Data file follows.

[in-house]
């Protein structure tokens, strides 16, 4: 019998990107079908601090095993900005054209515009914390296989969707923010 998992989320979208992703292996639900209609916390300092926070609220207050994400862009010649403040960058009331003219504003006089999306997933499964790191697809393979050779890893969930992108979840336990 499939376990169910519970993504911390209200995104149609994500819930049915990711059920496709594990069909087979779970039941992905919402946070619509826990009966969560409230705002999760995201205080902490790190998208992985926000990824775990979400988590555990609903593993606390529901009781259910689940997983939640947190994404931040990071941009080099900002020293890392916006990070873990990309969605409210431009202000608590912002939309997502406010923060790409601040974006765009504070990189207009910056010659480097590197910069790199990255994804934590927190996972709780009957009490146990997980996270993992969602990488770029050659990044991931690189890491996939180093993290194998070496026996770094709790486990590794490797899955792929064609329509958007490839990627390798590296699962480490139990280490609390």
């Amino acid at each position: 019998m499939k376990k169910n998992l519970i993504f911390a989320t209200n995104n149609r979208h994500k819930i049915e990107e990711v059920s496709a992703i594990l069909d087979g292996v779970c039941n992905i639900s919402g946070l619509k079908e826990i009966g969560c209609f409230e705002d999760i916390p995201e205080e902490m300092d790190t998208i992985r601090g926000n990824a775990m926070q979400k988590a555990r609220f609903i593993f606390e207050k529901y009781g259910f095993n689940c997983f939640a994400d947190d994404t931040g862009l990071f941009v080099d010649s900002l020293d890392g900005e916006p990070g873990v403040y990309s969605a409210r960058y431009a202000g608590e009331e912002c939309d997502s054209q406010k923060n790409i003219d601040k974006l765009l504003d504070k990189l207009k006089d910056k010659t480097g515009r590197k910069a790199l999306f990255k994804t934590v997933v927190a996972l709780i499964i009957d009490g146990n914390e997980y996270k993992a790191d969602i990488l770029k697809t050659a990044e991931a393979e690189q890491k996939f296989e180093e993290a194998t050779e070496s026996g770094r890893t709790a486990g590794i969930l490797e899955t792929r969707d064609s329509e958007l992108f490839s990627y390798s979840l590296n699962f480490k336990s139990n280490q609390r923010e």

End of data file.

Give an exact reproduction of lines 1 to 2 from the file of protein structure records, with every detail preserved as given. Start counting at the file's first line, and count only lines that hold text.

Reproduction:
[in-house]
């Protein structure tokens, strides 16, 4: 019998990107079908601090095993900005054209515009914390296989969707923010 998992989320979208992703292996639900209609916390300092926070609220207050994400862009010649403040960058009331003219504003006089999306997933499964790191697809393979050779890893969930992108979840336990 499939376990169910519970993504911390209200995104149609994500819930049915990711059920496709594990069909087979779970039941992905919402946070619509826990009966969560409230705002999760995201205080902490790190998208992985926000990824775990979400988590555990609903593993606390529901009781259910689940997983939640947190994404931040990071941009080099900002020293890392916006990070873990990309969605409210431009202000608590912002939309997502406010923060790409601040974006765009504070990189207009910056010659480097590197910069790199990255994804934590927190996972709780009957009490146990997980996270993992969602990488770029050659990044991931690189890491996939180093993290194998070496026996770094709790486990590794490797899955792929064609329509958007490839990627390798590296699962480490139990280490609390």